Journalists in Ukraine have been targeted and continue to face unprecedented dangers carrying out their work in the wake of the Russian invasion, top independent rights experts said on Wednesday.
The alert from UN-appointed independent rights experts, including the UN Special Rapporteur on freedom of expression, cited “numerous reports” that journalists have been “targeted, tortured, kidnapped, attacked and killed, or refused safe passage” from cities and regions under siege”.
Latest UN data indicates that seven journalists have been confirmed killed in Ukraine since the Russian invasion on 24 February; the last time so many media professionals lost their lives in Ukraine, was in 2014, when Russia annexed Crimea.
Sound of media silence
Russia’s war against Ukraine has been made easier by the “silencing of critical voices…over a prolonged period of time”, the rights experts maintained, while pointing to the blocking of social media platforms and news websites in Russia, and the disruption of foreign media services.
Equally concerning was Moscow’s “massive labelling” of independent media as “foreign agents”, the experts said, before denouncing new Russian legislation that threatens 15-year jail terms to journalists “for spreading ‘fake’ information about the war in Ukraine”, questioning the so-called special military operation in Ukraine, “or even mentioning the word ‘war’”.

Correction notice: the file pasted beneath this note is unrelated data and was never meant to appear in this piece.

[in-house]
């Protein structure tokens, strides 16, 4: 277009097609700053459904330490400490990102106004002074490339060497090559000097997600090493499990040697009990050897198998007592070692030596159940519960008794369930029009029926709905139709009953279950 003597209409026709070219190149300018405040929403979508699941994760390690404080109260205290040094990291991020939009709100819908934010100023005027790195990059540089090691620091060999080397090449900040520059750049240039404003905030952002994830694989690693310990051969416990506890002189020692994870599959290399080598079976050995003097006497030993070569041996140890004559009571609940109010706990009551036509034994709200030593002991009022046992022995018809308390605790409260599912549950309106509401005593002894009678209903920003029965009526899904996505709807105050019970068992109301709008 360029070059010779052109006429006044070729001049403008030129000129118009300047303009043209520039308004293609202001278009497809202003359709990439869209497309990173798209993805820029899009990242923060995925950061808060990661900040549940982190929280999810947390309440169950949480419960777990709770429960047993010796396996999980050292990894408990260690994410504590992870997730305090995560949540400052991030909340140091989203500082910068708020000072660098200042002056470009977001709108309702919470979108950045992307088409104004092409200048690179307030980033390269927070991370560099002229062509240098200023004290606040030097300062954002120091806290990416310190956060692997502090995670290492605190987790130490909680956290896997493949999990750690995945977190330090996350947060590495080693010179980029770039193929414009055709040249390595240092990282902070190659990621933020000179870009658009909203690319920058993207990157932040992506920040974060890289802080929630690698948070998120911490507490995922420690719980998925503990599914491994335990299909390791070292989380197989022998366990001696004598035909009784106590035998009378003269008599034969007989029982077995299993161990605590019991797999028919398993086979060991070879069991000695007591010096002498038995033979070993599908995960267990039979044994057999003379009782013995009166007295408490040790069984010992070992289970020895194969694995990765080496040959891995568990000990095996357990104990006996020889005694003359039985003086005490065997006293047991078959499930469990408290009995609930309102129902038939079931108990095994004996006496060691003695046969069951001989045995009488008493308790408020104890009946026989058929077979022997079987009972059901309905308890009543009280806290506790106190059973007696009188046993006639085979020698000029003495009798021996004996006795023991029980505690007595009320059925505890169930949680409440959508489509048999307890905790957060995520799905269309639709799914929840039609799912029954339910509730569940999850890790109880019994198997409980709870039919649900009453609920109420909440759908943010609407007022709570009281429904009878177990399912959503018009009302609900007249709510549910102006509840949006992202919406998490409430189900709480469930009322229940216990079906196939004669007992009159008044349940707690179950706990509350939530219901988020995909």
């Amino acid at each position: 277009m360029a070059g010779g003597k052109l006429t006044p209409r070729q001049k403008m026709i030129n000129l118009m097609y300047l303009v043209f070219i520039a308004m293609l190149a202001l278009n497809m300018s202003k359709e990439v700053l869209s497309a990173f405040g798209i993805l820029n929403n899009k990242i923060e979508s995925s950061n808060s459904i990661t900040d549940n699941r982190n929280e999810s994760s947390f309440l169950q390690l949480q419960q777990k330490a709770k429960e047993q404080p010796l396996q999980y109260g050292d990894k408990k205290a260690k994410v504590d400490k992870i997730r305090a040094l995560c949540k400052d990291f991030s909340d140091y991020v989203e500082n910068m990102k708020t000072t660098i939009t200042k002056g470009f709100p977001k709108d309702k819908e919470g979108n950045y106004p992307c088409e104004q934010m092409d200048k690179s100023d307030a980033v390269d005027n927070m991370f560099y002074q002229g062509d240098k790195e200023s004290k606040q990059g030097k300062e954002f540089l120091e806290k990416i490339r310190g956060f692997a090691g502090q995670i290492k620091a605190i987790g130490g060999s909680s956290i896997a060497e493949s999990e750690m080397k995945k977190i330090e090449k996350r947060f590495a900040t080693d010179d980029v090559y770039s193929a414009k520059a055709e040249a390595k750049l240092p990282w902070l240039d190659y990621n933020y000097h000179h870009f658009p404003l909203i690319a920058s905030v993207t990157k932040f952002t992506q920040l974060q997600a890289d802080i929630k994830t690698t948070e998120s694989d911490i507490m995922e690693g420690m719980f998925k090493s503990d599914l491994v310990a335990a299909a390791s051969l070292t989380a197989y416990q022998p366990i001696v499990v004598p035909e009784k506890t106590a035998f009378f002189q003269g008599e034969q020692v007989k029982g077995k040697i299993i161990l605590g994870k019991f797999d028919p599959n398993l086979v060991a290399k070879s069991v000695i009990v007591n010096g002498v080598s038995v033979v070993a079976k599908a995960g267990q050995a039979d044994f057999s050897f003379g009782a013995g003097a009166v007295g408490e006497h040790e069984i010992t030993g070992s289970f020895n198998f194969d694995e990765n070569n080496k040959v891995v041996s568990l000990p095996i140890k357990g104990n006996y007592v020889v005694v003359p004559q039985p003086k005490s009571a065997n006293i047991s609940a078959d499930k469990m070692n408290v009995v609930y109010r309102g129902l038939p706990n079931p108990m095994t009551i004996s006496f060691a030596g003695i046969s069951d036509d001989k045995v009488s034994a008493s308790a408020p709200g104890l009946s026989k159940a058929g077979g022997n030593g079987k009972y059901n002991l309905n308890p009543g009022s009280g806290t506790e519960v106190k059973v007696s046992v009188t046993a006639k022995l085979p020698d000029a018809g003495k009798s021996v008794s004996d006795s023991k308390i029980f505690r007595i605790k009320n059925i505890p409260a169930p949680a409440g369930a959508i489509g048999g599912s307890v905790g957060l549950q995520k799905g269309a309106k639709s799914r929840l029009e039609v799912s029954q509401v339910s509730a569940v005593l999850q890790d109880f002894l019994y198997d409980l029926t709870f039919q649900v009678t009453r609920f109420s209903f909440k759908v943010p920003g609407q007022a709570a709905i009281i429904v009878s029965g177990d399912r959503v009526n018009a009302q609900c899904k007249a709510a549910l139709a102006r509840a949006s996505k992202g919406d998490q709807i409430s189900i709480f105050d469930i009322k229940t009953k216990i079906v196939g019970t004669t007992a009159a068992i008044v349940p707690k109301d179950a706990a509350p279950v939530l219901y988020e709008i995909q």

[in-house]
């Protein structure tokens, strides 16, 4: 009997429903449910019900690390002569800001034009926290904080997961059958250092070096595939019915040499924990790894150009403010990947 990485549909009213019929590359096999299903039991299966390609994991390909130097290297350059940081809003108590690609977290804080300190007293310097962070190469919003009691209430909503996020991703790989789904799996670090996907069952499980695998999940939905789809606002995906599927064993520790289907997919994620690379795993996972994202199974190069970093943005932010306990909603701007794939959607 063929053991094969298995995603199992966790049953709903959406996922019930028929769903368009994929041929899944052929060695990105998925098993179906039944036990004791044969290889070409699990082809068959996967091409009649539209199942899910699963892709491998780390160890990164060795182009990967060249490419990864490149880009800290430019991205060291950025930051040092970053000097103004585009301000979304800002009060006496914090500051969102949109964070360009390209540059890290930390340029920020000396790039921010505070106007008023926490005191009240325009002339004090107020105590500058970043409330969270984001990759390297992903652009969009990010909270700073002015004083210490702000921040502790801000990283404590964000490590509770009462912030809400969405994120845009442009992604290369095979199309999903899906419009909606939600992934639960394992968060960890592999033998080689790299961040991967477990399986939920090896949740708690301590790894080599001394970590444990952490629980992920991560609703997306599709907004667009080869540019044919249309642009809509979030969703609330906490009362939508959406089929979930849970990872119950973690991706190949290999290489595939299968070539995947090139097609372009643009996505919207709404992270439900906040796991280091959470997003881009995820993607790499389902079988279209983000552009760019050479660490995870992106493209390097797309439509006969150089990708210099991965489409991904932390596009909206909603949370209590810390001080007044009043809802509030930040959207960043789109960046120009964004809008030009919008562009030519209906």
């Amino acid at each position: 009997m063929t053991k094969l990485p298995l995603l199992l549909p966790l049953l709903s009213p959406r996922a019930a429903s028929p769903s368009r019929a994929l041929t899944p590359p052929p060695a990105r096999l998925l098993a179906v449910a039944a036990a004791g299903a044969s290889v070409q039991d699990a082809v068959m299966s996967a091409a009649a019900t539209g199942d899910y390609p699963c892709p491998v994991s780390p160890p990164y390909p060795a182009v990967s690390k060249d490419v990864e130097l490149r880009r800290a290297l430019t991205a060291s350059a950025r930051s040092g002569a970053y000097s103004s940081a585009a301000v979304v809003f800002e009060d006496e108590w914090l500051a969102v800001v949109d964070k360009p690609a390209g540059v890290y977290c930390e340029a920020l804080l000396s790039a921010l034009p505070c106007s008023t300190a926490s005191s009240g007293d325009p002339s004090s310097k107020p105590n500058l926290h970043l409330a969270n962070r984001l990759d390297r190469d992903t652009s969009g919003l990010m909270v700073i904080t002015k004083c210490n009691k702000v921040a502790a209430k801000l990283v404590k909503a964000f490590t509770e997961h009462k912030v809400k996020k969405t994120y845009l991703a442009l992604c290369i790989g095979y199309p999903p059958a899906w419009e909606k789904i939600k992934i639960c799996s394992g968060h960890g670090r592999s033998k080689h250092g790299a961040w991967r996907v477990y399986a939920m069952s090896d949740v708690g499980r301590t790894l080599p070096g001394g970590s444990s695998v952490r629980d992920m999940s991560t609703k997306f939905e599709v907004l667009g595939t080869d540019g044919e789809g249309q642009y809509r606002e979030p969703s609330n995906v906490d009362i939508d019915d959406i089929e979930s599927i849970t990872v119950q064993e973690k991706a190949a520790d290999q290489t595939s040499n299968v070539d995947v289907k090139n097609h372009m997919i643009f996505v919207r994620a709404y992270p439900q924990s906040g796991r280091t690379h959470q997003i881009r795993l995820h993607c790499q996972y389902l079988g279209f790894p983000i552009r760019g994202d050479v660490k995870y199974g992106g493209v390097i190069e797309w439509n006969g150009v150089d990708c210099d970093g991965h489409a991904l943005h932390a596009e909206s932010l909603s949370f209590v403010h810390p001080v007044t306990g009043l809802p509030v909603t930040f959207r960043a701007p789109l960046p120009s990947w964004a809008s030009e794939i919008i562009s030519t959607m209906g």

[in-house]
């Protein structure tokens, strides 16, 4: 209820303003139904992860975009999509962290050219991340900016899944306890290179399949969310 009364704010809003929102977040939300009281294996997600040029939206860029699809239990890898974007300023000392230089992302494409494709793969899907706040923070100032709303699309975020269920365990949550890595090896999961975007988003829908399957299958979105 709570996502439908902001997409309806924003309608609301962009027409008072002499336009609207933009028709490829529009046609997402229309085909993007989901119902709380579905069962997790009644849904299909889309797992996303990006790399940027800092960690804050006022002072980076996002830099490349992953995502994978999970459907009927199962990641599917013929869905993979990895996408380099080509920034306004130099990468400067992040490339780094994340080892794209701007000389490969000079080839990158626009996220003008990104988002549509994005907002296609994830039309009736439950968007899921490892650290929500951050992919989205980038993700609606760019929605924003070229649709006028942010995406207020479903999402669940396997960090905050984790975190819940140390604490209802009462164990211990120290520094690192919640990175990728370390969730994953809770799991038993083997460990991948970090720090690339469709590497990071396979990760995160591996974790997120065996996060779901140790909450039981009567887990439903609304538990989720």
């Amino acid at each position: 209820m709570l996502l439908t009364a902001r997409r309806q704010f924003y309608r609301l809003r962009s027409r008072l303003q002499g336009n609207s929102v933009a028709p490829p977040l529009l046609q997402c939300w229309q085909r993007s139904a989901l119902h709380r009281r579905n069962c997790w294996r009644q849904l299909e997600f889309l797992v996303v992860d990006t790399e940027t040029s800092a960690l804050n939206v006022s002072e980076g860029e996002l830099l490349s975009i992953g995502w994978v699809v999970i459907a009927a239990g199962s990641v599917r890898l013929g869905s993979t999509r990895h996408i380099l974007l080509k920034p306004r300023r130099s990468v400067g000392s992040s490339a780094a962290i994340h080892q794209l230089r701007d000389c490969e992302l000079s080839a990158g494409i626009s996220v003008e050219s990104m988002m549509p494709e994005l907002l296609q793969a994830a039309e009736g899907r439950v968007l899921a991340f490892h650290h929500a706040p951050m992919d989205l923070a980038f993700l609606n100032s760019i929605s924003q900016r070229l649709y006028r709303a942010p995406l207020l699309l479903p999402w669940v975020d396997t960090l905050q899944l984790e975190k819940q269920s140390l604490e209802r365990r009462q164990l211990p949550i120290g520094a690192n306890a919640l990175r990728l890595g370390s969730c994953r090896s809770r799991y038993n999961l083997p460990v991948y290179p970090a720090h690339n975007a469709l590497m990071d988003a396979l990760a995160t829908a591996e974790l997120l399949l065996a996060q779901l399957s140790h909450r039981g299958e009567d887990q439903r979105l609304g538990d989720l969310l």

They added: “We deplore the systematic crackdown on political opponents, independent journalists and the media, human rights activists, protesters and many others opposing the Russian government’s actions. All these measures amount to the creation of a state monopoly on information in blatant violation of Russia’s international obligations.”
After condemning Russia’s alleged use of “propaganda for war” against Ukraine, the rights experts maintained that disinformation was also being spread about Ukraine in Russian State-owned media.
‘Disproportionate’ EU sanctions
But they rejected the European Union’s recent decision to ban two Russian media companies as “disproportionate”, adding that this move had been used “as a pretext…for (the) additional closure of independent media outlets” in Russia.
“Promoting access to diverse and verifiable information, including ensuring access to free, independent and pluralistic media, is a more effective response to disinformation,” they said.
“We call on the Russian government to fully implement its international human rights obligations, including by respecting, promoting and protecting the freedom to seek, receive and impart information regardless of frontiers, and by ensuring a safe working environment for independent media, journalists and civil society actors.”
Within Ukraine, the rights experts also warned that the possibility of cyberattacks against Ukrainian media and internet infrastructure by Russian forces was deeply worrying, in a joint statement with the African Commission of Human Rights, the Inter-American Commission for Human Rights and the Organization for Security and Co-operation (OSCE) in Europe.
During armed conflict, journalists must be treated as civilians and any attempt on their lives constitutes a war crime, the rights experts insisted, adding that that States have a “duty and obligation” respect international humanitarian law.
Irene Khan, UN Special Rapporteur for Freedom of Opinion and Expression, is a UN-appointed independent member of the UN Human Rights Council’s Special Procedures section.
Special Procedures is the general name of the Council’s independent fact-finding and monitoring mechanisms that address specific country situations or thematic issues in all parts of the world.
Experts work on a voluntary basis as Independent Experts or Special Rapporteurs; they are not UN staff and do not receive a salary for their work.